The ironic point here is that the protesters, confusing their ignorance and emotion for that of others, not only sought to turn an invited guest into an unwelcome one by pushing their heckling into someone else’s function, but refused to comprehend that they harassed the black student for not being them.
“[T]hen why are you here? Why aren’t you with us?”
This glaring delusion struck me as more significant than the facially offensive “fuck the law.” Was this student not allowed to be willing to listen? Was he a traitor to his race to want to hear, to question, to challenge? Who were these woke protesters to deny this African American law student his right to attend this presentation and hear what Josh Blackman had to say? Who are the racists?
Eric Turkewitz, who is an old-school liberal like so many of us who are now right of center in the eyes of the woke, brought up the fact that these CUNY students are facing an uphill battle to feed their inchoate families.
Is this what they learn at CUNY Law? That if you don’t like the arguments or positions of another you scream and yell and have a tantrum?
Does anyone think this is good training for lawyers?
What would a judge think of such lawyers? What would clients think?
I suspect the students would respond that they will change the legal world to be as woke as they are, with a future of only righteousness. Their righteousness, because they are, if nothing else, entirely righteous in their own hearts. How could anyone not be on their side?
The other side of the question is how could anyone have taught them to be so myopic, or allowed them to squander their time and money when they lacked the intellect and maturity to see any view other than their own?
Is their training so shoddy that they don’t grasp there are differences of opinion on how a law or the constitution is read? Do they understand that certain things are inherently subject to interpretation, such as “unreasonable” search and seizure or “cruel and unusual” punishments?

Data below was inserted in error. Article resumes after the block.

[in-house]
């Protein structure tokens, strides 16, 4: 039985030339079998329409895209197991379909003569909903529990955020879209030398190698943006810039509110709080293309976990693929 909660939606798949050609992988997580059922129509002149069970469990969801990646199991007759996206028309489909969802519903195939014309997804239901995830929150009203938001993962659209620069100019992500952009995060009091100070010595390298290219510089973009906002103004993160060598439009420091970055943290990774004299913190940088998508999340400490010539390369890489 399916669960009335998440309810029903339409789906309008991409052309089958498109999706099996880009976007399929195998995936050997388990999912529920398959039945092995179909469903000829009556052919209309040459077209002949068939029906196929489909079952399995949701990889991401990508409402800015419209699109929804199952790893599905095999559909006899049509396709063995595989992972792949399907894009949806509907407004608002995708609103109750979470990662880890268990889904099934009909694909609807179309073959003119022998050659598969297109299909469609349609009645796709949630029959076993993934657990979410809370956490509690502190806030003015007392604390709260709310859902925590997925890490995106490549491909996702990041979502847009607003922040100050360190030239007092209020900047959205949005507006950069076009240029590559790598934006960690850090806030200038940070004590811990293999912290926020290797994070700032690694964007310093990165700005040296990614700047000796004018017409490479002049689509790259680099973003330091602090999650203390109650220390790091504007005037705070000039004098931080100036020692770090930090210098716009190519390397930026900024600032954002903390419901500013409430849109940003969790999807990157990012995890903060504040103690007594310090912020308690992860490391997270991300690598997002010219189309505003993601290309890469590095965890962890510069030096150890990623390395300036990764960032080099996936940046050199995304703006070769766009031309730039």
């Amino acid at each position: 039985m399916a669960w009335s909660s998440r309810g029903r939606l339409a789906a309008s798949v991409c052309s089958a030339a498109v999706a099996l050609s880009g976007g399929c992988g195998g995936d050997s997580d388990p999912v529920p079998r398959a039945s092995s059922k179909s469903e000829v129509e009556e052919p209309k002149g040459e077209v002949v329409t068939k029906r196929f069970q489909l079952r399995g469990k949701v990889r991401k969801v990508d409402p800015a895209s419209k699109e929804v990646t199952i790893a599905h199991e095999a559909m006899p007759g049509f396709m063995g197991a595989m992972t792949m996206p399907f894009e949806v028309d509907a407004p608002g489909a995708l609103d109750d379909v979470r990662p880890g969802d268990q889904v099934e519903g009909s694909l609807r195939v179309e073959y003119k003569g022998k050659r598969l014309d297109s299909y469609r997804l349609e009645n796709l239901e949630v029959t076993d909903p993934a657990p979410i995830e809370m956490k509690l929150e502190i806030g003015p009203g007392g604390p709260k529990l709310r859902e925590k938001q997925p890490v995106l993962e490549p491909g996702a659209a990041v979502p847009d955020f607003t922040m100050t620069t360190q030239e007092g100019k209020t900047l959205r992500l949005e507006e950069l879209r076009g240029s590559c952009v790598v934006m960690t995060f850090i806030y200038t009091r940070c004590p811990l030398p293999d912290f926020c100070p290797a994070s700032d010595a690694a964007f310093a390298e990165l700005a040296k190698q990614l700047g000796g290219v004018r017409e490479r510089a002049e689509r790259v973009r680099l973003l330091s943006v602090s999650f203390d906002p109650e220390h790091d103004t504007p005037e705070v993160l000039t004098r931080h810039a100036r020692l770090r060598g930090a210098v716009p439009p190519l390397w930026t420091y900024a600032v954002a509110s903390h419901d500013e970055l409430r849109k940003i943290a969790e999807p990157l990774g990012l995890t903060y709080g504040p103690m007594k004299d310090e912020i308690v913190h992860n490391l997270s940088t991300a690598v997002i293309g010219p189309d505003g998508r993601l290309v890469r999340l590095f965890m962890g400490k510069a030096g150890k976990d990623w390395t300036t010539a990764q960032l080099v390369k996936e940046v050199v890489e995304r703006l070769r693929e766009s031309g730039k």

Remember, this isn’t Harvard Law, where the elite can play white knight to their hearts’ content, knowing that they will soon don the blue pinstripes and rep ties that entitle them to earn more than their parents ever dreamed of.
And this is a public interest law school? What public interest group would want lawyers so terrified of their opponents that they feel the need to shout them down?
Have you ever met a client, lawyer or judge who felt such behavior was persuasive to make a point? Have any friends or family ever thought that shouting someone down was persuasive argument?
It’s not a question of whether their political views are right or wrong, although they were bizarrely misdirected at Josh Blackman, no provocateur he. It’s a question of why these students weren’t taught to be more effective and persuasive in their methods than acting like spoiled brats. Then again, that may be the one thing they have in common with Harvard law students. That and not giving a damn about the black kid who wanted to listen, but got shamed instead.